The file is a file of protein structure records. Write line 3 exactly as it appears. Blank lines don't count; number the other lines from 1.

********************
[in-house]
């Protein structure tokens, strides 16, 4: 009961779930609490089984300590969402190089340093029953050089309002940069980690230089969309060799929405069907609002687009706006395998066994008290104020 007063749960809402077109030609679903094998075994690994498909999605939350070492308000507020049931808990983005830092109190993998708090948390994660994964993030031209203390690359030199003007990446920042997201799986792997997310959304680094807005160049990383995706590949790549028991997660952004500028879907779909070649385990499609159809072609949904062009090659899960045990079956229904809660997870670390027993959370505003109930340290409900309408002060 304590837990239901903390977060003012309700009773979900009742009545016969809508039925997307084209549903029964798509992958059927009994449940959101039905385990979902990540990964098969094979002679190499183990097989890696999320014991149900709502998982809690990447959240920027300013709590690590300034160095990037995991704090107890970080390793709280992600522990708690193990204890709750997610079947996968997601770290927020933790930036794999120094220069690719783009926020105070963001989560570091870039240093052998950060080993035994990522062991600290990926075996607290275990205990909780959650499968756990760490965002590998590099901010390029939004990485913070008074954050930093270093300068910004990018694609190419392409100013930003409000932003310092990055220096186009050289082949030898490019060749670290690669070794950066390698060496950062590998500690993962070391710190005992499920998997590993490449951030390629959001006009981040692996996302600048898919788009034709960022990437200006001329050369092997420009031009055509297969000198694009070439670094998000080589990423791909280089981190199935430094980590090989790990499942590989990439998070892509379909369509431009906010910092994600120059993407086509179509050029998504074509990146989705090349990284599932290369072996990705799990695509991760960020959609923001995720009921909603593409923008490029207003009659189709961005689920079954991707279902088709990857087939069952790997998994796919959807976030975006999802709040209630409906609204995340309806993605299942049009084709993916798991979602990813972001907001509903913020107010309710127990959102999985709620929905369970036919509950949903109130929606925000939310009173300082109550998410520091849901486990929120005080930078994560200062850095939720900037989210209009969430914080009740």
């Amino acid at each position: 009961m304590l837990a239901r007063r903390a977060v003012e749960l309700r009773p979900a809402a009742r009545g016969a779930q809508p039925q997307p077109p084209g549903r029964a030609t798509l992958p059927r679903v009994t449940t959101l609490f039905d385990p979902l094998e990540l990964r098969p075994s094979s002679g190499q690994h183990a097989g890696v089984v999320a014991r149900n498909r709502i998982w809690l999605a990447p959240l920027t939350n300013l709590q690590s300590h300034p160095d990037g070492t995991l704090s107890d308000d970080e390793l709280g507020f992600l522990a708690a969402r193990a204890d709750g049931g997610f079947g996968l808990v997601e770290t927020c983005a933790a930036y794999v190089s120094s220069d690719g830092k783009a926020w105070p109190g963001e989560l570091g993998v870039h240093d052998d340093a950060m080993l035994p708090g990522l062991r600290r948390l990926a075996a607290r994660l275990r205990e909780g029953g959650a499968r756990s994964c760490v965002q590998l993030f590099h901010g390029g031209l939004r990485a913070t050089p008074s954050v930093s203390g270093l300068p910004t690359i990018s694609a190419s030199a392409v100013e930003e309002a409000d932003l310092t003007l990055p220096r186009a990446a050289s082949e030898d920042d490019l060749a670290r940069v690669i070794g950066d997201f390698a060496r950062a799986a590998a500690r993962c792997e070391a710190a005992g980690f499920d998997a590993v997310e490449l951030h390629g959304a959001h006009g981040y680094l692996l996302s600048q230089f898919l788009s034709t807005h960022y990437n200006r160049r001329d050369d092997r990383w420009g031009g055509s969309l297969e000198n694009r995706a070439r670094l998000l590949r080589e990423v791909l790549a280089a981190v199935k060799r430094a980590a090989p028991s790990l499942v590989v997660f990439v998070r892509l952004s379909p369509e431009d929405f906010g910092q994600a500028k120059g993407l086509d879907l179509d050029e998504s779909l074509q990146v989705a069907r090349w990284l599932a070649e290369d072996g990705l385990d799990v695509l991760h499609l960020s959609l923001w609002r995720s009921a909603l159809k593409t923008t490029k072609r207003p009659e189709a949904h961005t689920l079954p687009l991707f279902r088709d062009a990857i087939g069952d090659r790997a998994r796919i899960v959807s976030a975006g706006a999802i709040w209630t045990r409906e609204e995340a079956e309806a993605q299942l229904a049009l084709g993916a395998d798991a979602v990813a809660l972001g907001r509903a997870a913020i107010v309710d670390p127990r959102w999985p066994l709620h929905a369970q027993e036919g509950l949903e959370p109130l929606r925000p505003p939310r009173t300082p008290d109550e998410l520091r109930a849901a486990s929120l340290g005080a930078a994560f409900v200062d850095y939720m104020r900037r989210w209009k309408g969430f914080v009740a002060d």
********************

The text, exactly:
């Amino acid at each position: 009961m304590l837990a239901r007063r903390a977060v003012e749960l309700r009773p979900a809402a009742r009545g016969a779930q809508p039925q997307p077109p084209g549903r029964a030609t798509l992958p059927r679903v009994t449940t959101l609490f039905d385990p979902l094998e990540l990964r098969p075994s094979s002679g190499q690994h183990a097989g890696v089984v999320a014991r149900n498909r709502i998982w809690l999605a990447p959240l920027t939350n300013l709590q690590s300590h300034p160095d990037g070492t995991l704090s107890d308000d970080e390793l709280g507020f992600l522990a708690a969402r193990a204890d709750g049931g997610f079947g996968l808990v997601e770290t927020c983005a933790a930036y794999v190089s120094s220069d690719g830092k783009a926020w105070p109190g963001e989560l570091g993998v870039h240093d052998d340093a950060m080993l035994p708090g990522l062991r600290r948390l990926a075996a607290r994660l275990r205990e909780g029953g959650a499968r756990s994964c760490v965002q590998l993030f590099h901010g390029g031209l939004r990485a913070t050089p008074s954050v930093s203390g270093l300068p910004t690359i990018s694609a190419s030199a392409v100013e930003e309002a409000d932003l310092t003007l990055p220096r186009a990446a050289s082949e030898d920042d490019l060749a670290r940069v690669i070794g950066d997201f390698a060496r950062a799986a590998a500690r993962c792997e070391a710190a005992g980690f499920d998997a590993v997310e490449l951030h390629g959304a959001h006009g981040y680094l692996l996302s600048q230089f898919l788009s034709t807005h960022y990437n200006r160049r001329d050369d092997r990383w420009g031009g055509s969309l297969e000198n694009r995706a070439r670094l998000l590949r080589e990423v791909l790549a280089a981190v199935k060799r430094a980590a090989p028991s790990l499942v590989v997660f990439v998070r892509l952004s379909p369509e431009d929405f906010g910092q994600a500028k120059g993407l086509d879907l179509d050029e998504s779909l074509q990146v989705a069907r090349w990284l599932a070649e290369d072996g990705l385990d799990v695509l991760h499609l960020s959609l923001w609002r995720s009921a909603l159809k593409t923008t490029k072609r207003p009659e189709a949904h961005t689920l079954p687009l991707f279902r088709d062009a990857i087939g069952d090659r790997a998994r796919i899960v959807s976030a975006g706006a999802i709040w209630t045990r409906e609204e995340a079956e309806a993605q299942l229904a049009l084709g993916a395998d798991a979602v990813a809660l972001g907001r509903a997870a913020i107010v309710d670390p127990r959102w999985p066994l709620h929905a369970q027993e036919g509950l949903e959370p109130l929606r925000p505003p939310r009173t300082p008290d109550e998410l520091r109930a849901a486990s929120l340290g005080a930078a994560f409900v200062d850095y939720m104020r900037r989210w209009k309408g969430f914080v009740a002060d």